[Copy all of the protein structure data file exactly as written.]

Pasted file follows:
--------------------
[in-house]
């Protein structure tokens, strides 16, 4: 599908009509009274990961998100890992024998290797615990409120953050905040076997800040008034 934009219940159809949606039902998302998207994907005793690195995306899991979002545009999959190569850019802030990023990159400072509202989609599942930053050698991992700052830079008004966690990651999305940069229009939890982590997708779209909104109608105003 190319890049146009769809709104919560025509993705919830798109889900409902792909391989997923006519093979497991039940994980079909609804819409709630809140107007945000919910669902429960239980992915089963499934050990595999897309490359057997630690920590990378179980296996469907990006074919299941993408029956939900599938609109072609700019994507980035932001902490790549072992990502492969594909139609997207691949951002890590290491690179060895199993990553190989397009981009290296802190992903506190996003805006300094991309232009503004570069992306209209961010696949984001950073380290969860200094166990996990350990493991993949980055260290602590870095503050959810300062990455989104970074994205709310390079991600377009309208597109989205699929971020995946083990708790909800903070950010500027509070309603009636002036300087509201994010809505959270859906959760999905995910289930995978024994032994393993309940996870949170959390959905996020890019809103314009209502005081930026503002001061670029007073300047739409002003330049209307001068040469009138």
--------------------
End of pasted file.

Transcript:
[in-house]
């Protein structure tokens, strides 16, 4: 599908009509009274990961998100890992024998290797615990409120953050905040076997800040008034 934009219940159809949606039902998302998207994907005793690195995306899991979002545009999959190569850019802030990023990159400072509202989609599942930053050698991992700052830079008004966690990651999305940069229009939890982590997708779209909104109608105003 190319890049146009769809709104919560025509993705919830798109889900409902792909391989997923006519093979497991039940994980079909609804819409709630809140107007945000919910669902429960239980992915089963499934050990595999897309490359057997630690920590990378179980296996469907990006074919299941993408029956939900599938609109072609700019994507980035932001902490790549072992990502492969594909139609997207691949951002890590290491690179060895199993990553190989397009981009290296802190992903506190996003805006300094991309232009503004570069992306209209961010696949984001950073380290969860200094166990996990350990493991993949980055260290602590870095503050959810300062990455989104970074994205709310390079991600377009309208597109989205699929971020995946083990708790909800903070950010500027509070309603009636002036300087509201994010809505959270859906959760999905995910289930995978024994032994393993309940996870949170959390959905996020890019809103314009209502005081930026503002001061670029007073300047739409002003330049209307001068040469009138």